Ode to My Dad
I typically take a rest from blogging on Sunday. But it’s worth breaking with tradition when there’s a special circumstance. And it being father’s day here in the United States, there’s someone special I’ve just got to tell you about.
Let me introduce you to my dad.
Phil Oswald came into my life around the same time I came into his. I initiated him into fatherhood over 30 years ago in the quirky community of Ashland, Oregon. It was there in our little house (a parsonage) next to First Baptist Church that he held me, fed me, wrestled with me, and taught me to ride my tiny silver bike without training wheels. The fact that clueless four-year-old me yelled “I’m Greg LeMond” (a road bike racing legend) while riding my bike signaled that what mattered to my dad was beginning to matter to me.
This planting of values continued as I sprouted up taller. My dad worked hard, putting in long hours in his work with the church so that my mother could be a full-time mom to my brother and me. And when he sensed that the work hours were too many, he did his darndest to change his approach to spend more time with us. For instance, during my junior high years, he and I got a paper route together so I could have a little spending money. We spent two hours together every morning rolling newspapers, driving the route in my dad’s ’72 Volkswagen Bug, and tossing those papers with occasional accuracy on to porches. And all this happened before the sun came up. In this he taught me the worth of hard work and the joy of being together. He didn’t make a penny from his morning job.
He also has given me a legacy of faith. You see, my dad has been a pastor since before I was born — helping people to get to know and follow Jesus through his work in a variety of churches. His Christian faith, formed by experience and intellect alike, is something that was palpable and contagious. His commitment to the church communities he served meant that I grew up not only near to the church (or next door, as in Ashland), but loved and enfolded by the church. His consistency in faith through seasons both joyous and difficult for him encouraged my faith in Jesus with each day that passed. As I grew older, he pushed me to ask why I believed what I believed, and helped me to build a faith that would stand strong once I left home for college.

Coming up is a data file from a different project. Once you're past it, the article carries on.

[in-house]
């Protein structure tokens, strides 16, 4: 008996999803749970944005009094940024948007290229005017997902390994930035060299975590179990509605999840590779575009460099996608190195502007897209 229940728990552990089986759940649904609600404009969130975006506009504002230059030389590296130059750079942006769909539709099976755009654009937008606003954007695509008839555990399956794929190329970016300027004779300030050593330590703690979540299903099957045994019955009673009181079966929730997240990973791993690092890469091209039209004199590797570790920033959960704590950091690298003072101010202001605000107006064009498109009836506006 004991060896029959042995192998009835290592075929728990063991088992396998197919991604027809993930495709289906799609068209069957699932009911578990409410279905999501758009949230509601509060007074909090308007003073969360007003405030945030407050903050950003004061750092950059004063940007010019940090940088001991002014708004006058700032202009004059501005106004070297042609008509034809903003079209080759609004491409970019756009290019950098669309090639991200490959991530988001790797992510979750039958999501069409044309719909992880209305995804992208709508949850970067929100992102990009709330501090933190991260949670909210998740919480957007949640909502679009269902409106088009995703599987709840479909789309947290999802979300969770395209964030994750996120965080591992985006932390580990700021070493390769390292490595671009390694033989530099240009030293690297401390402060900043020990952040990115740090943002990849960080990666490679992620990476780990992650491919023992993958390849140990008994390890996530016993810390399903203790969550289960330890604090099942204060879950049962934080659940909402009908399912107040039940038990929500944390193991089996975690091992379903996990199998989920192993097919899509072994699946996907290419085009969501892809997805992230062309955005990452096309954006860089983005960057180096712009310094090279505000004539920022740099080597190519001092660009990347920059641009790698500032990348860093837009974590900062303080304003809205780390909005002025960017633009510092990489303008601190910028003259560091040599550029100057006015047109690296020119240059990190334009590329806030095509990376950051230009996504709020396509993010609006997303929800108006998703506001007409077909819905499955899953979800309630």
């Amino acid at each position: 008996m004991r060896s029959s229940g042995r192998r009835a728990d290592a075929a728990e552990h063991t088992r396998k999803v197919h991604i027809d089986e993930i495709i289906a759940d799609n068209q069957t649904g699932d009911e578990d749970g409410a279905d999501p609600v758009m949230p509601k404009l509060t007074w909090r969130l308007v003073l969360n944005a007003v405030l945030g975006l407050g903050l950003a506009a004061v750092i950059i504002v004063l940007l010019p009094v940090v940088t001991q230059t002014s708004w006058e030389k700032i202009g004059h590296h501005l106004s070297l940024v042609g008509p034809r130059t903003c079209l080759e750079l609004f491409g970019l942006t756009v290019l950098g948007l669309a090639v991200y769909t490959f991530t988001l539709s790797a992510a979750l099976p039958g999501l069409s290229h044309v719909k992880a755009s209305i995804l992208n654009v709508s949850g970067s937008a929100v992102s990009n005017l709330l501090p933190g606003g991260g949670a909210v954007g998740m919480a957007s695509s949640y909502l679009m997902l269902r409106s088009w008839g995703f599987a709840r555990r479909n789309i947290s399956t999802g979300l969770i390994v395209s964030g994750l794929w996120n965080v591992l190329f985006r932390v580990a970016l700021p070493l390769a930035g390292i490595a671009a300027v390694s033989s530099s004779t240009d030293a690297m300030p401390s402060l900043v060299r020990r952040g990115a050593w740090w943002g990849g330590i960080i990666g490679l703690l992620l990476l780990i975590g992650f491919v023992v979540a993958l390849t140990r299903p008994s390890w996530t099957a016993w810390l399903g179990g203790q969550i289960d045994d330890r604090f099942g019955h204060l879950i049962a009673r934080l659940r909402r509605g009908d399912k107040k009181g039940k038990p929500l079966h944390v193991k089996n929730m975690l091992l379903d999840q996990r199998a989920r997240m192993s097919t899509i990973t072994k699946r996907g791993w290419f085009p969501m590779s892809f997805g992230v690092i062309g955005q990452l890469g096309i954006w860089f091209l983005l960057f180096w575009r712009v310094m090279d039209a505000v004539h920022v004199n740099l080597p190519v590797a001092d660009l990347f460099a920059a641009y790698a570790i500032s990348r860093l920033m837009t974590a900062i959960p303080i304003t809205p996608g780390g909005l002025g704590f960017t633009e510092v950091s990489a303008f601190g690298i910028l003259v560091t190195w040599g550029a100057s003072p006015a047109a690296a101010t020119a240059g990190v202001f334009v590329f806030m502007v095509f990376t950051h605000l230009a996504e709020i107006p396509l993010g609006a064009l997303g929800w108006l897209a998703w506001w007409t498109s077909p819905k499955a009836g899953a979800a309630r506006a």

And aside from the healthy mission critical stuff like values, faith, and integrity, my dad encouraged me to invest in plain ol’ fun hobbies. He set aside a massive table in our house for me to display all the Lego sets I pieced together. He drove me to the local computer show to purchase my first CD-ROM drive for the computer I built. He bought me a web design software to experiment with in 1995, shortly after the World Wide Web was born. He gave me his old acoustic guitar to try when he saw that I wasn’t enjoying piano lessons. He either bought, built or researched every bike I’ve ever owned. He invested in my photography hobby and bought me the camera bag and filters I still use today. He didn’t shoot down my interests, even when they were childish. He walked me even deeper into them, expecting that his encouragement and investment would change me. Here’s hoping they have!
At the moment, my dad and mom live overseas, and I miss them like crazy. With all that distance between us, we rely on Skype for video conversations every Sunday morning. We talk about everything and nothing for half an hour as my three kids careen like pinballs in and out of the room where we chat. And each conversation is a chaotic gift.
Take a look at the photo at the top of the post. My dad is the one on the left, holding my own son William near the Waters of Leith in Scotland. When I see this photo, I’m reminded of all that my dad has been to me. At the same time, I’m humbled and overwhelmed at the thought of being someone half as impactful as him as I raise my own son. Talk about a tough act to follow!
Thanks to you, Dad, for giving me more than I deserved in my youth and now in my adulthood. Thank you for helping me to love Top Gear, Nebraska, and good barbecue. Thanks for officiating my wedding ceremony. And from one dad to another, thanks for an inside look at your parenting playbook.
I love you, Dad. Happy Father’s Day!
Have you got one of those dads who you still thought was cool even after you became a teenager? Share this post, and tell us about him in the comments below!